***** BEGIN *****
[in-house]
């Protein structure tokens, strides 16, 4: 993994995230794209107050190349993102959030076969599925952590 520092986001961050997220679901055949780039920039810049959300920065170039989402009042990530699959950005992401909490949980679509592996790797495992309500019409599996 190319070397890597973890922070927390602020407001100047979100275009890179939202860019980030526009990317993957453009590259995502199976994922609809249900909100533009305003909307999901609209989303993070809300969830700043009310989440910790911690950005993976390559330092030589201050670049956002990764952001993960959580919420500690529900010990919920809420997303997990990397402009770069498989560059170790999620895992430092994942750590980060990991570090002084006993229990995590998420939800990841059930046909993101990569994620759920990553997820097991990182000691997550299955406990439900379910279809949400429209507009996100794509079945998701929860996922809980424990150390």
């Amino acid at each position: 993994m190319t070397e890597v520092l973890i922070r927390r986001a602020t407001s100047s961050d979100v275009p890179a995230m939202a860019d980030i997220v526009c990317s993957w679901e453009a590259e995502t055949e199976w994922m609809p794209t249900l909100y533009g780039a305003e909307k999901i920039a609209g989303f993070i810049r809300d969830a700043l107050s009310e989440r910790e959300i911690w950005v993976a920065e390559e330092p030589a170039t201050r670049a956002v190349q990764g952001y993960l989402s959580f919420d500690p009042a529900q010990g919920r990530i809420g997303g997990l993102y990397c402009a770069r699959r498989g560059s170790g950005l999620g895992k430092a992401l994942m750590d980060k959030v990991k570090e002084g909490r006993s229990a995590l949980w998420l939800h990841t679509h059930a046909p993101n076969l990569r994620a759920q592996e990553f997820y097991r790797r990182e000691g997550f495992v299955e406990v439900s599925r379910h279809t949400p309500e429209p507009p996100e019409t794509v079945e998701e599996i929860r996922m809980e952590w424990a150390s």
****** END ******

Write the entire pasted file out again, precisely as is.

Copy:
[in-house]
């Protein structure tokens, strides 16, 4: 993994995230794209107050190349993102959030076969599925952590 520092986001961050997220679901055949780039920039810049959300920065170039989402009042990530699959950005992401909490949980679509592996790797495992309500019409599996 190319070397890597973890922070927390602020407001100047979100275009890179939202860019980030526009990317993957453009590259995502199976994922609809249900909100533009305003909307999901609209989303993070809300969830700043009310989440910790911690950005993976390559330092030589201050670049956002990764952001993960959580919420500690529900010990919920809420997303997990990397402009770069498989560059170790999620895992430092994942750590980060990991570090002084006993229990995590998420939800990841059930046909993101990569994620759920990553997820097991990182000691997550299955406990439900379910279809949400429209507009996100794509079945998701929860996922809980424990150390």
């Amino acid at each position: 993994m190319t070397e890597v520092l973890i922070r927390r986001a602020t407001s100047s961050d979100v275009p890179a995230m939202a860019d980030i997220v526009c990317s993957w679901e453009a590259e995502t055949e199976w994922m609809p794209t249900l909100y533009g780039a305003e909307k999901i920039a609209g989303f993070i810049r809300d969830a700043l107050s009310e989440r910790e959300i911690w950005v993976a920065e390559e330092p030589a170039t201050r670049a956002v190349q990764g952001y993960l989402s959580f919420d500690p009042a529900q010990g919920r990530i809420g997303g997990l993102y990397c402009a770069r699959r498989g560059s170790g950005l999620g895992k430092a992401l994942m750590d980060k959030v990991k570090e002084g909490r006993s229990a995590l949980w998420l939800h990841t679509h059930a046909p993101n076969l990569r994620a759920q592996e990553f997820y097991r790797r990182e000691g997550f495992v299955e406990v439900s599925r379910h279809t949400p309500e429209p507009p996100e019409t794509v079945e998701e599996i929860r996922m809980e952590w424990a150390s």